At What Age Should You Fade A Running Back in Fantasy?

 

The previous intro worked so well for the wide receiver age analysis article we decided to use it again. 

Whether it is dynasty or redraft understanding when the cliff typically comes for a fantasy asset is key to staying ahead of the game. What we did was review the last 10 seasons of running back production by age to see when the drop off comes for the position. A couple key nuggets that you need to know before we get started.

  1. The years sampled were 2011-2020 for the running back position only
  2. The analysis benchmark we will be discussing today is 100 touches. Every running back ages 21-37 had to have at least 100 touches to qualify
  3. The points and points per game (PPG) are in half point (.5) points per reception (PPR)
  4. When conducting the analysis, it was important to have a baseline for touches as many players who don’t make it typically only play 3-4 years in their early 20s. That means if you don’t have a touch baseline in the analysis then you’re including a lot of young running backs who don’t pan out. This would prevent us from getting a better idea of how age becomes a factor since we want to identify the running backs who were able to sustain some level of relevance throughout the years

Like we always promise we will give you the high-level data first and you can take it for what it is worth. The first chart will include the running backs (RB) age, the average total fantasy points those running backs had at that age and the average points per game (PPG) those running backs had at that age.  If you want a deeper dive, we have included more information later.

Please, blog, may I have some more?

Learn more about our 2020 Fantasy Football Subscriptions!

The best blend of accurate and bold weekly projections for QB/RB/WR/TE + PK + Defensive Teams and IDP as well as a kick-ass DFS lineup optimizer and projections for DraftKings, FanDuel, and Yahoo!.

I don't have enough spam, give me the Razzball email newsletter!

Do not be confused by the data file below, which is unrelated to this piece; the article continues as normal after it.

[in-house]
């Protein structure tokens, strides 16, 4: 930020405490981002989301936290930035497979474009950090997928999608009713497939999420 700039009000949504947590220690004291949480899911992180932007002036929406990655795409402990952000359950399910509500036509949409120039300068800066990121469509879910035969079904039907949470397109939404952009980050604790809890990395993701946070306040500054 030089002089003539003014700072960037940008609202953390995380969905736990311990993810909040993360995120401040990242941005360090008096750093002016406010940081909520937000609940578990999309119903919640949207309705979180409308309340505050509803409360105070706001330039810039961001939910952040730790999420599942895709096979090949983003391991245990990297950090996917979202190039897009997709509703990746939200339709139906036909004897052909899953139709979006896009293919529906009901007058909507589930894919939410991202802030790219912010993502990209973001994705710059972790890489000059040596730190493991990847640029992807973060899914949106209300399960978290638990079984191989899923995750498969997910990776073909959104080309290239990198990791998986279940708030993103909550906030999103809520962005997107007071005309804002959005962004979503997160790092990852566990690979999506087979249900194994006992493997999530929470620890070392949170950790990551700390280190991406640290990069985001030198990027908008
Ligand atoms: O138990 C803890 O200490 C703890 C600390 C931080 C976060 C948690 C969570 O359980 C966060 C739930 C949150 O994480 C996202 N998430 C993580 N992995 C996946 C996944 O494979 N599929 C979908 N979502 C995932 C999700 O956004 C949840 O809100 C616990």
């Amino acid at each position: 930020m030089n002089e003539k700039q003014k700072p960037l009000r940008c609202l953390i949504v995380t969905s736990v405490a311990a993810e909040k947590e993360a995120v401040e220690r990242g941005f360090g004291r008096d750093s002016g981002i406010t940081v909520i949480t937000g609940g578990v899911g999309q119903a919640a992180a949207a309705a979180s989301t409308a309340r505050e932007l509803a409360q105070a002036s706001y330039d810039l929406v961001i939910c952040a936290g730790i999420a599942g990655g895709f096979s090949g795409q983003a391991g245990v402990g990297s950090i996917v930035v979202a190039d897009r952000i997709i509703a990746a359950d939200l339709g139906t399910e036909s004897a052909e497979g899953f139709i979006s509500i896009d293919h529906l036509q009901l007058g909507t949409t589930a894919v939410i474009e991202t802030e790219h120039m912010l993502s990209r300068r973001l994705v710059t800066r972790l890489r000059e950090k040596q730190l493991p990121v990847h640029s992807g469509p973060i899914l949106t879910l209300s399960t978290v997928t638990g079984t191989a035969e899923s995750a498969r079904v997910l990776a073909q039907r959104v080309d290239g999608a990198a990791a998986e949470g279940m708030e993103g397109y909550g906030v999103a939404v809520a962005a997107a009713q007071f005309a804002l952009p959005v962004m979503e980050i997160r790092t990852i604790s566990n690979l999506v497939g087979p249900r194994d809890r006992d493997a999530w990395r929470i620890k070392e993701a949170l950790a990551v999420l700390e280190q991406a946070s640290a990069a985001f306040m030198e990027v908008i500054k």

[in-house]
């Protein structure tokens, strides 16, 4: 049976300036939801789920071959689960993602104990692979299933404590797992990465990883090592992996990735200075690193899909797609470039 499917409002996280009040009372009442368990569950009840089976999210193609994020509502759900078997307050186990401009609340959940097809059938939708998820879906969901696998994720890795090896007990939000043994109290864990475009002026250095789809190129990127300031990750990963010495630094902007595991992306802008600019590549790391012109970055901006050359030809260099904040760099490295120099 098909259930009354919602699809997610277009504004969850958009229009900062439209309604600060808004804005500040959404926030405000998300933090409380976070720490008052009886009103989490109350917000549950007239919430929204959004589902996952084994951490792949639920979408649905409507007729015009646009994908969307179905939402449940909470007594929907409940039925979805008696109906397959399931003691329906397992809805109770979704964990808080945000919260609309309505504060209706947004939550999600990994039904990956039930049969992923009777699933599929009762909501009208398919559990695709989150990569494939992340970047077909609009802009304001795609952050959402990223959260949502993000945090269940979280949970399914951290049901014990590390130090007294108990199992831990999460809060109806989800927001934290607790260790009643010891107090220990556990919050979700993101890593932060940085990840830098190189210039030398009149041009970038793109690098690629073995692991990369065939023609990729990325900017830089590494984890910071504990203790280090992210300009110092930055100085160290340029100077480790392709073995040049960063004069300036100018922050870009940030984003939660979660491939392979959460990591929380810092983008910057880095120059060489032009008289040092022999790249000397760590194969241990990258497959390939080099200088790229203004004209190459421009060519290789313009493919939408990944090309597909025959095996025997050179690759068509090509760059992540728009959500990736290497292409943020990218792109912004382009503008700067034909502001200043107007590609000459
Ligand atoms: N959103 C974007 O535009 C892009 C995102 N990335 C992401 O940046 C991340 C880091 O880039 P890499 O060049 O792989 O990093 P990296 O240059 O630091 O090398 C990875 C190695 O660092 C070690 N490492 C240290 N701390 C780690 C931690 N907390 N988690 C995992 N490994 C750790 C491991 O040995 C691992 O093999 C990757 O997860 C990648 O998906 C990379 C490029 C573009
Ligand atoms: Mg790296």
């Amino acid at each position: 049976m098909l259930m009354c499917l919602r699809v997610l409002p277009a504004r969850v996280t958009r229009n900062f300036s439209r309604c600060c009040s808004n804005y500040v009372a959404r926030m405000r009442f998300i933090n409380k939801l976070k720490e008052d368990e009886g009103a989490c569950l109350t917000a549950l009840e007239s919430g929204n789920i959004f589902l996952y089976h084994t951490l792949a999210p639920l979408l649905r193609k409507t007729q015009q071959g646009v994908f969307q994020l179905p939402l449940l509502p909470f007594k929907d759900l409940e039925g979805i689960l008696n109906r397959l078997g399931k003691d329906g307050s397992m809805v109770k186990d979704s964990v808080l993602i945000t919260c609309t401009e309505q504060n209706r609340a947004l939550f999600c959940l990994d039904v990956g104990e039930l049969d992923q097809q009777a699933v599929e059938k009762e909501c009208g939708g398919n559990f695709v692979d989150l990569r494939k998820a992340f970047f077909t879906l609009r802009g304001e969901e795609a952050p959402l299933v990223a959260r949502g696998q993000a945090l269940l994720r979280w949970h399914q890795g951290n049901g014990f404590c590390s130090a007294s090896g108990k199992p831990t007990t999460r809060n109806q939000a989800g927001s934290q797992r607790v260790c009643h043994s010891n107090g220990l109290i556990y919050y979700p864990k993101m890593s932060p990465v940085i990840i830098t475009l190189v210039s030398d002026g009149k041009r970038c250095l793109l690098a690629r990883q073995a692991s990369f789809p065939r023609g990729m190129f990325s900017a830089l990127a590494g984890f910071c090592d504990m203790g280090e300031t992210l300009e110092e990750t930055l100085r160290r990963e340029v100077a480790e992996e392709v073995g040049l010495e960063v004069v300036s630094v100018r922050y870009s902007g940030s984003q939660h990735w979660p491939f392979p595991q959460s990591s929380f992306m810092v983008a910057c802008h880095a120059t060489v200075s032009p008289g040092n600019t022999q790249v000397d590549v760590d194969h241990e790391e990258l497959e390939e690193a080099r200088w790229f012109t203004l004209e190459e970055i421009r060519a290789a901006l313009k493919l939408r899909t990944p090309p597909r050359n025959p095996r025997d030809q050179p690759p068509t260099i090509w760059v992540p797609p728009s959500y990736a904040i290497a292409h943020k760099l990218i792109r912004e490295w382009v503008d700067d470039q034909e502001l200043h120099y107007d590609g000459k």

When Is It Time To Officially Fade A Wide Receiver In Fantasy?

Whether it is dynasty or redraft understanding when the cliff typically comes for a fantasy asset is key to staying ahead of the game. What we did was review the last 10 seasons of wide receiver production by age to see when the drop off comes for wide receivers. A couple key nuggets that you need to know before we get started.

  1. The years sampled were 2011-2020 for the wide receiver position only.
  2. The analysis benchmark we will be discussing today is 100 targets. Every wide receiver ages 21-37 had to have at least 100 targets to qualify
  3. When conducting the analysis it was important to have a baseline for targets as many wide receivers who don’t make it typically only play 3-4 years in their early 20s. That means if you don’t have a target baseline in the analysis then you’re including a lot of young wide receivers who don’t pan out. This would prevent us from getting a better idea of how age becomes a factor since we want to identify the wide receivers who were able to sustain some level of relevance throughout the years

Like we always promise we will give you the high-level data first and you can take it for what it is worth. The first chart will include the wide receivers (WR) age, the average total fantasy points those wide receivers had at that age and the average points per game those wide receivers (PPG) had at that age.  If you want a deeper dive, we have included more information later in the article.

Reviewing Points and Points Per Game (PPG)

WR Age Points PPG
21 177.7 11.3
22 182.9 12
23 183.5 12
24 174.5 11.3
25 191.3 12.2
26 205.5 13.3
27 185.3 12
28 191 12.6
29 194.1 12.6
30 177.6 11.5